Today I read an article by what looks to me like a good oldfashioned American baptist preacher, that reminds me that evangelicals, that all christians who proclaim to be ‘followers of the bible’ can in no way be expected to sweep the words of Jesus under the mat. There is no alibi for that. Read 10 big things Jesus said which you and I keep conveniently forgetting by pastor Joe McKeever here.

I am quite sure we all need to be reminded of a lot of those, or even if you’d disagree with some of his conclusions, just take all his bible verses as a starting point, or start with the words of the sermon on the mount (Matthew 5-7) of the sermon on the plain in Luke 6 read every day and taken serious in all aspects of our lives are enough to shake and challenge a lot of our traditions and assumptions. And let’s not forget that both pieces of teaching  I’ve named are concluded by Jesus with :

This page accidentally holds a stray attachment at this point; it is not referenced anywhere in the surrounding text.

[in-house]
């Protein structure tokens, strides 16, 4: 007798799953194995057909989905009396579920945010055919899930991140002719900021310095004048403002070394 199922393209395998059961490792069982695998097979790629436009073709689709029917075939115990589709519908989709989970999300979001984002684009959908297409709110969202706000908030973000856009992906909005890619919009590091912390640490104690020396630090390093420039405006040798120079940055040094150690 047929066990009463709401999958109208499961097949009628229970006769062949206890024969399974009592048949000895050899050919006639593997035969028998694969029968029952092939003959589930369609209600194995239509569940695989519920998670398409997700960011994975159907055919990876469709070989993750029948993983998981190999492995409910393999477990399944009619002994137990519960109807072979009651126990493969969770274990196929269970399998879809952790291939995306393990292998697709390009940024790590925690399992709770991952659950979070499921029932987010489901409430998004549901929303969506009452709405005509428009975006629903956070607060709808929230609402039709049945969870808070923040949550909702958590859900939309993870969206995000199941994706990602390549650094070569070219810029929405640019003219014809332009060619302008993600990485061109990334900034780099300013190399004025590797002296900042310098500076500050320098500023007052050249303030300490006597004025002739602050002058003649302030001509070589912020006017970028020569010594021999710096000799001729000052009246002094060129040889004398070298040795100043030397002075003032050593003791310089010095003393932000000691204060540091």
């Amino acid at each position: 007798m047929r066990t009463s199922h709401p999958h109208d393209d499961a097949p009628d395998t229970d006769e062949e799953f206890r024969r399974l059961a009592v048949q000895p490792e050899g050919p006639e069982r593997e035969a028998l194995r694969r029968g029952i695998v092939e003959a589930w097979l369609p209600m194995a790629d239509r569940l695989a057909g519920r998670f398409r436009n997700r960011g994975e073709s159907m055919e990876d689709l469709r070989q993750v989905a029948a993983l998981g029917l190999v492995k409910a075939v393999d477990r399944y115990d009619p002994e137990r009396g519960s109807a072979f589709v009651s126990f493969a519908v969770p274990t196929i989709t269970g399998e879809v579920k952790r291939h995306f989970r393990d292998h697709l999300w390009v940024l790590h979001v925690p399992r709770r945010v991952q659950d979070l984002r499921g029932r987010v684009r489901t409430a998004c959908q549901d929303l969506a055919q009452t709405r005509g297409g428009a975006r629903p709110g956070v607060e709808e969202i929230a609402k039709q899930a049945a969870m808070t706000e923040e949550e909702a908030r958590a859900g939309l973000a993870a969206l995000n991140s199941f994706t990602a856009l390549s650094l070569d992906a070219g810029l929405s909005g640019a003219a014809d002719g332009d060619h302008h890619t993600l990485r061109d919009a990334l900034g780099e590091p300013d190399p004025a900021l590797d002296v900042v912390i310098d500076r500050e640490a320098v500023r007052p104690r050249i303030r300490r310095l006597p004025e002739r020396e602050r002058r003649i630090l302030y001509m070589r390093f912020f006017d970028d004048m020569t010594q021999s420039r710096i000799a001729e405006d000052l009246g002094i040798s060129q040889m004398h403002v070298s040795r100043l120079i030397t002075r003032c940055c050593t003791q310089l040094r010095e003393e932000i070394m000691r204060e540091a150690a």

Matthew 7:24 “Everyone who hears these words of mine and does them is like a wise man who built his house on rock.25 The rain fell, the flood came, and the winds beat against that house, but it did not collapse because it had been founded on rock. 26 Everyone who hears these words of mine and does not do them is like a foolish man who built his house on sand.27 The rain fell, the flood came, and the winds beat against that house, and it collapsed; it was utterly destroyed!

So would living according to the words of Christ maybe be a good idea for those who claim to follow Him? Is it not the only thing we should expect that anyone who claims to be a ‘bible-following Christian’ tries to do. Love our neighbour, love our enemies, bless those who persecute you (even rejoice when they persecute you for Christ’s sake!), take care for the poor and sick, etc…